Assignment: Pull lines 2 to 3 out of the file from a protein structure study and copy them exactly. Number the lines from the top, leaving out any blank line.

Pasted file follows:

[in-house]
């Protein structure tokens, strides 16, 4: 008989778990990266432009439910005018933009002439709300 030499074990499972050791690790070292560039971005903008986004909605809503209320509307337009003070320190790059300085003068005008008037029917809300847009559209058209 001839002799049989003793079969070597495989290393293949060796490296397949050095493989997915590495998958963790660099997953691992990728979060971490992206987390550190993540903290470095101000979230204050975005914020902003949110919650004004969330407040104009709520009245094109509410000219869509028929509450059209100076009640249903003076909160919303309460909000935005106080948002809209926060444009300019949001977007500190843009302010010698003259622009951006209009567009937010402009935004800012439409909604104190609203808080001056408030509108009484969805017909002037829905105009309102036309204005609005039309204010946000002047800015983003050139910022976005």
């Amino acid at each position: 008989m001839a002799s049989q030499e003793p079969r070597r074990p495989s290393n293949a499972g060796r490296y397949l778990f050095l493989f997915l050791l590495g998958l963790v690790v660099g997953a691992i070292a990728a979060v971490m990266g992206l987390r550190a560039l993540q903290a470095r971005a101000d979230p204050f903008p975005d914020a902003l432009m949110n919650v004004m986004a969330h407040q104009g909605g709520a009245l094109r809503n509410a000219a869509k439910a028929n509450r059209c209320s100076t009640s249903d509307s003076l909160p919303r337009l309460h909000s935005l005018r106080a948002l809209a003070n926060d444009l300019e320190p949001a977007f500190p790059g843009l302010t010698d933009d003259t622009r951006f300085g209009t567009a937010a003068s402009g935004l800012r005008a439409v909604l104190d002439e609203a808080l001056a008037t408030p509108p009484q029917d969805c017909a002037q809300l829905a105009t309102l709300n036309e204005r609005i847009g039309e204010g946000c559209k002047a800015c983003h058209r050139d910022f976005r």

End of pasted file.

């Protein structure tokens, strides 16, 4: 008989778990990266432009439910005018933009002439709300 030499074990499972050791690790070292560039971005903008986004909605809503209320509307337009003070320190790059300085003068005008008037029917809300847009559209058209 001839002799049989003793079969070597495989290393293949060796490296397949050095493989997915590495998958963790660099997953691992990728979060971490992206987390550190993540903290470095101000979230204050975005914020902003949110919650004004969330407040104009709520009245094109509410000219869509028929509450059209100076009640249903003076909160919303309460909000935005106080948002809209926060444009300019949001977007500190843009302010010698003259622009951006209009567009937010402009935004800012439409909604104190609203808080001056408030509108009484969805017909002037829905105009309102036309204005609005039309204010946000002047800015983003050139910022976005």
């Amino acid at each position: 008989m001839a002799s049989q030499e003793p079969r070597r074990p495989s290393n293949a499972g060796r490296y397949l778990f050095l493989f997915l050791l590495g998958l963790v690790v660099g997953a691992i070292a990728a979060v971490m990266g992206l987390r550190a560039l993540q903290a470095r971005a101000d979230p204050f903008p975005d914020a902003l432009m949110n919650v004004m986004a969330h407040q104009g909605g709520a009245l094109r809503n509410a000219a869509k439910a028929n509450r059209c209320s100076t009640s249903d509307s003076l909160p919303r337009l309460h909000s935005l005018r106080a948002l809209a003070n926060d444009l300019e320190p949001a977007f500190p790059g843009l302010t010698d933009d003259t622009r951006f300085g209009t567009a937010a003068s402009g935004l800012r005008a439409v909604l104190d002439e609203a808080l001056a008037t408030p509108p009484q029917d969805c017909a002037q809300l829905a105009t309102l709300n036309e204005r609005i847009g039309e204010g946000c559209k002047a800015c983003h058209r050139d910022f976005r």